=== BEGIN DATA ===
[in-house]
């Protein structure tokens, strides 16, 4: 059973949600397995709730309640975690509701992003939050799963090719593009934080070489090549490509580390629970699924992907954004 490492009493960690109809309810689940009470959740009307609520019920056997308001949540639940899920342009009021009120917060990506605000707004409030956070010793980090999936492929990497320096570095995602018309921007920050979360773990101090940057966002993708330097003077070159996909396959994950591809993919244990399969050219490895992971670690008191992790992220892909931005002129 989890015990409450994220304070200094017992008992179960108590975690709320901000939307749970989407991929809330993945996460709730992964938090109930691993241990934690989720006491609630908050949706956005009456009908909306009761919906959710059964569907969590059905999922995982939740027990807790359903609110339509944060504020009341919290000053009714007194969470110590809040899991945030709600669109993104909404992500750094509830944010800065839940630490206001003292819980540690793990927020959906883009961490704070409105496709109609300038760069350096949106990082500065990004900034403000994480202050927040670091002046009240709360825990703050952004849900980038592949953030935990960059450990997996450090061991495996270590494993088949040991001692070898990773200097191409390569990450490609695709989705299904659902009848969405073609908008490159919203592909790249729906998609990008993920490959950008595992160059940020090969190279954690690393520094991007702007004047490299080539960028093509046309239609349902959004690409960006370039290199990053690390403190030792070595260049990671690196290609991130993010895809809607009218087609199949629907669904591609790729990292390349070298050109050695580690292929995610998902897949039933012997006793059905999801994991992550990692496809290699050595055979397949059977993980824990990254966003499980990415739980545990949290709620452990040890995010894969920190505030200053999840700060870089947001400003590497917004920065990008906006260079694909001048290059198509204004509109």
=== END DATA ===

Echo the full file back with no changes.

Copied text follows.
[in-house]
């Protein structure tokens, strides 16, 4: 059973949600397995709730309640975690509701992003939050799963090719593009934080070489090549490509580390629970699924992907954004 490492009493960690109809309810689940009470959740009307609520019920056997308001949540639940899920342009009021009120917060990506605000707004409030956070010793980090999936492929990497320096570095995602018309921007920050979360773990101090940057966002993708330097003077070159996909396959994950591809993919244990399969050219490895992971670690008191992790992220892909931005002129 989890015990409450994220304070200094017992008992179960108590975690709320901000939307749970989407991929809330993945996460709730992964938090109930691993241990934690989720006491609630908050949706956005009456009908909306009761919906959710059964569907969590059905999922995982939740027990807790359903609110339509944060504020009341919290000053009714007194969470110590809040899991945030709600669109993104909404992500750094509830944010800065839940630490206001003292819980540690793990927020959906883009961490704070409105496709109609300038760069350096949106990082500065990004900034403000994480202050927040670091002046009240709360825990703050952004849900980038592949953030935990960059450990997996450090061991495996270590494993088949040991001692070898990773200097191409390569990450490609695709989705299904659902009848969405073609908008490159919203592909790249729906998609990008993920490959950008595992160059940020090969190279954690690393520094991007702007004047490299080539960028093509046309239609349902959004690409960006370039290199990053690390403190030792070595260049990671690196290609991130993010895809809607009218087609199949629907669904591609790729990292390349070298050109050695580690292929995610998902897949039933012997006793059905999801994991992550990692496809290699050595055979397949059977993980824990990254966003499980990415739980545990949290709620452990040890995010894969920190505030200053999840700060870089947001400003590497917004920065990008906006260079694909001048290059198509204004509109």